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  1. Metallic Character increases increases increases

  2. Electrolytes Strong Electrolyte-Substances that conduct electricity well in dilute aqueous solution (completely ionize in water) KMnO4(s) K+(aq) + MnO4-(aq) Weak Electrolyte-Substances that conduct electricity poorly in dilute aqueous solution (very few molecules ionize in water) CH3COOH(aq) CH3COO-(aq) + H+(aq) nonelectrolyte-Substances that either do not or poorly conduct electricity in aqueous solution (none of the molecules ionize in water) CH3CH2OH(aq) CH3CH2O-(aq) + H+(aq)

  3. Strong Acids (SA)-Acids that are strong electrolytes: There are 7 common SA: HCl, HBr, HI, HNO3, HClO4, HClO3 & H2SO4 Memorize Table 4-5 (SA and A-) HCl(aq) H+(aq)+ Cl-(aq) Weak Acids-Acids that are weak electrolytes. All acids that aren’t Strong Acids are Weak Acids (WA) Note: HF is a weak acid. HF(aq) H+(aq)+ F -(aq) & H2S Memorize Table 4-6 (common WA and A-)

  4. Strong Bases (SB)-Bases that are strong electrolytes: Group IA hydroxides & oxides. Heavier Group IIA hydroxides & oxides (Ca(OH)2, CaO, Sr(OH)2, SrO, Ba(OH)2 & BaO) Na2O + H2O 2NaOH 2Na+ + 2OH- BaO + H2O Ba(OH)2(s) Ba2+ + 2OH- Weak Bases-Bases that are weak electrolytes. All soluble bases that aren’t Strong Bases are Weak Bases (WB) NH3 + H2O NH4+ + OH- Memorize Table 4-7 Also, CH3NH2, (CH3)2NH & (CH3)3N CH3NH2 + H2O CH3NH3 + + OH- Insoluble Bases-Bases that are sparingly soluble to insoluble. All hydroxides except those of Group IA and heavier Group IIA. For example: Cu(OH)2, Zn(OH)2, Fe(OH)2, Fe(OH)3, ....

  5. Solubility Rules #2 Rule #1 Rule [Exceptions]

  6. Acid-Base Reactions (Neutralization Rxns) Acid + Base Salt + (Water) + heat HCl(aq) + NaOH(aq) NaCl(aq) + H2O(l) Formula Unit Equation H+ (aq) + Cl- (aq) + Na+ (aq) + OH- (aq) Na+ (aq) + Cl - (aq)+ H2O (l) Total Ionic Equation (Spectator Ions) H+ (aq) + OH- (aq) H2O (l) SA+SB Net Ionic Equation

  7. Metathesis (Double Displacement) AX + BYAY + BX No Change in Oxidation Number • 1) Acid-Base neutralization HCl + NaOH  H2O + NaCl • 2) Precipitation reaction AgNO3 + NaCl AgCl(s) + NaNO3 • 3) Gas Formation 2HCl(aq) + MnS(s) H2S(g)+ MnCl2(aq) • oxidation numbers (+1)(-1) (+2)(-2) (+1)(-2) (+2)(-1)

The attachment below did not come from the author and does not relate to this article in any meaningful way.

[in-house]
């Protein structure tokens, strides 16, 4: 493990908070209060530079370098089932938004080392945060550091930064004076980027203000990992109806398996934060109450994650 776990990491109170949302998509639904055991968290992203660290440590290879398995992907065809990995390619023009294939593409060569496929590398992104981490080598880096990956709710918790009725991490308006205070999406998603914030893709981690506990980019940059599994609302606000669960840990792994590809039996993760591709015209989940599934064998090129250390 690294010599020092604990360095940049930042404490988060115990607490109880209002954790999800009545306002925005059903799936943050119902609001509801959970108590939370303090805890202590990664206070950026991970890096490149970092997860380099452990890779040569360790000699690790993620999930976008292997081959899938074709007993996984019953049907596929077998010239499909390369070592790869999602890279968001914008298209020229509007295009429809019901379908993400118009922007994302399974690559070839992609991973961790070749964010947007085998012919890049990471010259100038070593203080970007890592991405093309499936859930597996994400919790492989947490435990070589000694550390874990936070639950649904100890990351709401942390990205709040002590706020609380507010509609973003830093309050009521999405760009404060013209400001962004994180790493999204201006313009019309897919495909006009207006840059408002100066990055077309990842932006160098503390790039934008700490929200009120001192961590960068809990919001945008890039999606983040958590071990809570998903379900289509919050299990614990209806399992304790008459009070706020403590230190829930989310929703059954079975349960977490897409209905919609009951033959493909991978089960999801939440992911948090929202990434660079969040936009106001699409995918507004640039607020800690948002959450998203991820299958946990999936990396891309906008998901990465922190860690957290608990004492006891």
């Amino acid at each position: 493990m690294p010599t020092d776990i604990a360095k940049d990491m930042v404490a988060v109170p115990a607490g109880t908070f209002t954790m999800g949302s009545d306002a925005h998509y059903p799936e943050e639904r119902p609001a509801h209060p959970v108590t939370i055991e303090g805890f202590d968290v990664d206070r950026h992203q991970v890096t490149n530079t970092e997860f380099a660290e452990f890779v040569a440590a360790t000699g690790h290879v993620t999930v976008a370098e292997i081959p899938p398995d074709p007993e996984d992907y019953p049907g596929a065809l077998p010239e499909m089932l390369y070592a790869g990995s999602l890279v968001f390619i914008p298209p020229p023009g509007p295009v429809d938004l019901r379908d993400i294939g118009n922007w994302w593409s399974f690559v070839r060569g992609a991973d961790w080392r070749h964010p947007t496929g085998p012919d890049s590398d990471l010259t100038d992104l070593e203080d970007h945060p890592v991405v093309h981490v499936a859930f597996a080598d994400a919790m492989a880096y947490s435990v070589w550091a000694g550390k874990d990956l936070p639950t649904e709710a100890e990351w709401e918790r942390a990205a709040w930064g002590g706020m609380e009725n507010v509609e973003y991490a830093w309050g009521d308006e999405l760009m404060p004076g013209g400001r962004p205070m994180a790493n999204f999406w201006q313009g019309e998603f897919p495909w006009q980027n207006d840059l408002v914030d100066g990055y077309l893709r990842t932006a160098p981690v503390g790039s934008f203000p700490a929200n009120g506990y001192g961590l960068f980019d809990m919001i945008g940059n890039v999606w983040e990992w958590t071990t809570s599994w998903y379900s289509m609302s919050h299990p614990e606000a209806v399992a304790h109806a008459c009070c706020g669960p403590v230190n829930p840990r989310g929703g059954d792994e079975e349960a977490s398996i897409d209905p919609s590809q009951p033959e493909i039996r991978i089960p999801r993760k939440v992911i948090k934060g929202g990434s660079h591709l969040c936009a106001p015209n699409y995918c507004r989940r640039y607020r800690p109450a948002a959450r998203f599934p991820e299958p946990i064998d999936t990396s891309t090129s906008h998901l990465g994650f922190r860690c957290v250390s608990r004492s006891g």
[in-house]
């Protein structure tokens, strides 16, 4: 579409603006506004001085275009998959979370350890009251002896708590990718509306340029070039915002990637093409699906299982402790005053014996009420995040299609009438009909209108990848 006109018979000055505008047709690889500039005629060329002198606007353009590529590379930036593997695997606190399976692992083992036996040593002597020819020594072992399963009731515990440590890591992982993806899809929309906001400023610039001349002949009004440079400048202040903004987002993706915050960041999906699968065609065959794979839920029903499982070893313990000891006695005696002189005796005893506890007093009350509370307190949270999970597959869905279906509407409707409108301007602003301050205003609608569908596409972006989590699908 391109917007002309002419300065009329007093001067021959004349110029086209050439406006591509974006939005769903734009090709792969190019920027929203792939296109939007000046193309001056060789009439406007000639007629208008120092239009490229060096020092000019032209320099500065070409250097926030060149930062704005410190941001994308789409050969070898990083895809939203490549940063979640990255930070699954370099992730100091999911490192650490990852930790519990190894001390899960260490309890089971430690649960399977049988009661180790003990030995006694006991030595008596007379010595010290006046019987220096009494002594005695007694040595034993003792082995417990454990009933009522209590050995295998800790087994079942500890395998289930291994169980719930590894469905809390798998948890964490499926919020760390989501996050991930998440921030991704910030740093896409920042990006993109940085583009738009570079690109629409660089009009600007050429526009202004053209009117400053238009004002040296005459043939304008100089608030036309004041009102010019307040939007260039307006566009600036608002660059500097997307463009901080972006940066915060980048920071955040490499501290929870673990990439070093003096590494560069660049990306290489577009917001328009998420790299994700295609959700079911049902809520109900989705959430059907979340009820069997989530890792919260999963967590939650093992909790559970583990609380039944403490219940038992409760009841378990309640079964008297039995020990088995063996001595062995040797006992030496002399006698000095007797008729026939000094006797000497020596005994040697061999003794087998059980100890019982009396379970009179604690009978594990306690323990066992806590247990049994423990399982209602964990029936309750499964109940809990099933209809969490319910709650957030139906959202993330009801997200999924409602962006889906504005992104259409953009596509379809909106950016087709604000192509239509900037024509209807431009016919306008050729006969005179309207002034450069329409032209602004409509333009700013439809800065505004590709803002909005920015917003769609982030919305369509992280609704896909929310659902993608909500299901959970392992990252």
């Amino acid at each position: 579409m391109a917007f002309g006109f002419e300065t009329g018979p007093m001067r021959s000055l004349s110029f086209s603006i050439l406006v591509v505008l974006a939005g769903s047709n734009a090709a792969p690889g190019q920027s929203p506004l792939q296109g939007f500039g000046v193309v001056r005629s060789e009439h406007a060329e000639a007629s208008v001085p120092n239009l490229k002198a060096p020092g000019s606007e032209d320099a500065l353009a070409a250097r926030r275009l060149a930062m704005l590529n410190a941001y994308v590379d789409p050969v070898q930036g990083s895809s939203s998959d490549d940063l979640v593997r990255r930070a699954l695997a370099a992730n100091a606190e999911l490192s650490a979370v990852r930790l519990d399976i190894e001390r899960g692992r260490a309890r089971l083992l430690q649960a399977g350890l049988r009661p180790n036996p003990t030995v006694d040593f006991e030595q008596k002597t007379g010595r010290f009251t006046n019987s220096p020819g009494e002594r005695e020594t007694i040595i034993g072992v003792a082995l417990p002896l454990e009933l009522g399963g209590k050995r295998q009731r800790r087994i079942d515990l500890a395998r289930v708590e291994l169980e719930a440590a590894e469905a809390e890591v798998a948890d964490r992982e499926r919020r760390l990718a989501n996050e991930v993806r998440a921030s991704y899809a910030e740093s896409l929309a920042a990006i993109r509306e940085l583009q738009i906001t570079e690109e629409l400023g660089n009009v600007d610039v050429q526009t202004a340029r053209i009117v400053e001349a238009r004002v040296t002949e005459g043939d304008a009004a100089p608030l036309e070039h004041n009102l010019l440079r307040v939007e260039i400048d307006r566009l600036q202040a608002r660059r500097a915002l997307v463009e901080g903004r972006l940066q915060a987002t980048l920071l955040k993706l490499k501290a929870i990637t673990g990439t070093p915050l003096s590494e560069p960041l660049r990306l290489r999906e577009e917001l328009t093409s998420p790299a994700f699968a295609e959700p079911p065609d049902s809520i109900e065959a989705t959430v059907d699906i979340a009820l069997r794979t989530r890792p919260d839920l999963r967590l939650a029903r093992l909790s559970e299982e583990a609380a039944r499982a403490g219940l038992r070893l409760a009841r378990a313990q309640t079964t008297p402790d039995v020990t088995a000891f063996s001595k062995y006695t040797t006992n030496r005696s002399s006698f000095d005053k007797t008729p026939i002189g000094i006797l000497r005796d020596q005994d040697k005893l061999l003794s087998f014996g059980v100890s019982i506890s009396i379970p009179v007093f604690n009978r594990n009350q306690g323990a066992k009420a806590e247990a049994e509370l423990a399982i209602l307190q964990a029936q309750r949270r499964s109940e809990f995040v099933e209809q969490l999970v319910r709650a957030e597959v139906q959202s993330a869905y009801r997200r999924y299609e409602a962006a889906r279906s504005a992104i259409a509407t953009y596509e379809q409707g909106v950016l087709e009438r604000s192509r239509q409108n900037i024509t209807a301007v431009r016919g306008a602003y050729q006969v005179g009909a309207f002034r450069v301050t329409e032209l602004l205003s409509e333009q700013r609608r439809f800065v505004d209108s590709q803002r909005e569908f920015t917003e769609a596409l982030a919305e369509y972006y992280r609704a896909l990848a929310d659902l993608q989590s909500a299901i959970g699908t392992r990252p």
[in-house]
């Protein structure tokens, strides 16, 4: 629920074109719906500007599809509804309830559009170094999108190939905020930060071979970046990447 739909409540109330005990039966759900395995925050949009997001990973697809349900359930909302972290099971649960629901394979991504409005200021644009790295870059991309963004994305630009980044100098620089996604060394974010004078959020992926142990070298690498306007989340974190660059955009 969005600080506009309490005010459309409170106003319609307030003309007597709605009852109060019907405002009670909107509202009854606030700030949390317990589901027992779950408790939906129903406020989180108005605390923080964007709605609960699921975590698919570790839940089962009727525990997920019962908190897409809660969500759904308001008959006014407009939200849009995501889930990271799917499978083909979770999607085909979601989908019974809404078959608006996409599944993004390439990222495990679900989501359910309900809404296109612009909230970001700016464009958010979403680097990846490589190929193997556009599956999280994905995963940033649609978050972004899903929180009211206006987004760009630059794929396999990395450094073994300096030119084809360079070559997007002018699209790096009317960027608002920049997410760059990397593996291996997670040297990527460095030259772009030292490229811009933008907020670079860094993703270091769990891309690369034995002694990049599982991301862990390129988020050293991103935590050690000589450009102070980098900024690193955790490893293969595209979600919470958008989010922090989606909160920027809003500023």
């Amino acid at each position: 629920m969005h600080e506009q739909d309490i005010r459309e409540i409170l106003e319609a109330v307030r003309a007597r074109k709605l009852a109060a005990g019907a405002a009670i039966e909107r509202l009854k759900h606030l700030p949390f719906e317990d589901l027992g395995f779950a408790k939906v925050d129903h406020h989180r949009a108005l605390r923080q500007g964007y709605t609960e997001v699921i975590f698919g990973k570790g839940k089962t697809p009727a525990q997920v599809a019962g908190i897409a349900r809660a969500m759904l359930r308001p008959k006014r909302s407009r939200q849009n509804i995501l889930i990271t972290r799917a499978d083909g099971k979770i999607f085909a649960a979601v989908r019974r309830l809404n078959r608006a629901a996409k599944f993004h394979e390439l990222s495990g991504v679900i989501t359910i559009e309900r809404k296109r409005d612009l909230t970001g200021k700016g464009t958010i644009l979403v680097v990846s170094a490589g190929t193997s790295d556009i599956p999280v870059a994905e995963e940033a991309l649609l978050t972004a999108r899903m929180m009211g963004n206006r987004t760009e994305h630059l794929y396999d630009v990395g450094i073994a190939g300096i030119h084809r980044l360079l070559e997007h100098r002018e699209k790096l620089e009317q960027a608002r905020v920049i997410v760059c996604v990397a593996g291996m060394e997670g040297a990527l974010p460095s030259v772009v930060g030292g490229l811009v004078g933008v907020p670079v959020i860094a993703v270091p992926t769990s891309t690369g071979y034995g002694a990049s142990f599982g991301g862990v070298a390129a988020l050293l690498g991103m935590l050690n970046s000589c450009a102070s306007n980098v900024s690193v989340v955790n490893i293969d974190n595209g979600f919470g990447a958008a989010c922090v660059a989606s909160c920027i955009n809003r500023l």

8. reducing agent-compound that is oxidized (Na(s)) oxidizing agent-compound that is reduced (H2O) oxidation-loss of electrons reduction-gain of electrons • The oxidation state of any atom in a free uncombined element is zero (Cl2, H2, O2, P4, Na(s) ... ) • The oxidation state of any monatomic ion is equal to the charge (Na+ ox. state = +1 ; Cl- ox. state = -1 ; Fe2+ ox. state = +2) • The sum of oxidation numbers of all atoms in a compound is zero • The sum of oxidation numbers of all atoms in an ion is equal to the charge of the ion (SO42- sum of ox. numbers = -2)

  9. 1 2 3 4 5 6 7 8

  10. Combination Rxn: 2 or more substances combine to form a compound • Element + Element  Compound • Metal + Nonmetal  Binary Ionic Compound • 2Na(s) + Cl2(g)NaCl(s) (also Redox) • Nonmetal + Nonmetal  Binary Covalent Compound • P4(s) + 10Cl2(g) PCl5(s) (also Redox) • Compound + Element  Compound • PCl3(l) + Cl2(g)PCl5(s) (also Redox) • Compound + Compound  Compound • CaO(s) + H2O(l) Ca(OH)2(aq) (NOT a Redox)

  11. Decomposition Rxn: a compound decomposes to form products • Compound  Element + Element • 2HgO(s) Hg(l) + O2(g) • Compound Compound + Element • 2H2O2(l) 2H2O(l) + O2(g) • (Disproportionation rxn-H2O2 is the reducing agent and the oxidizing agent) • Compound  Compound + Compound • CaCO3(s) CaO(s) + CO2(g)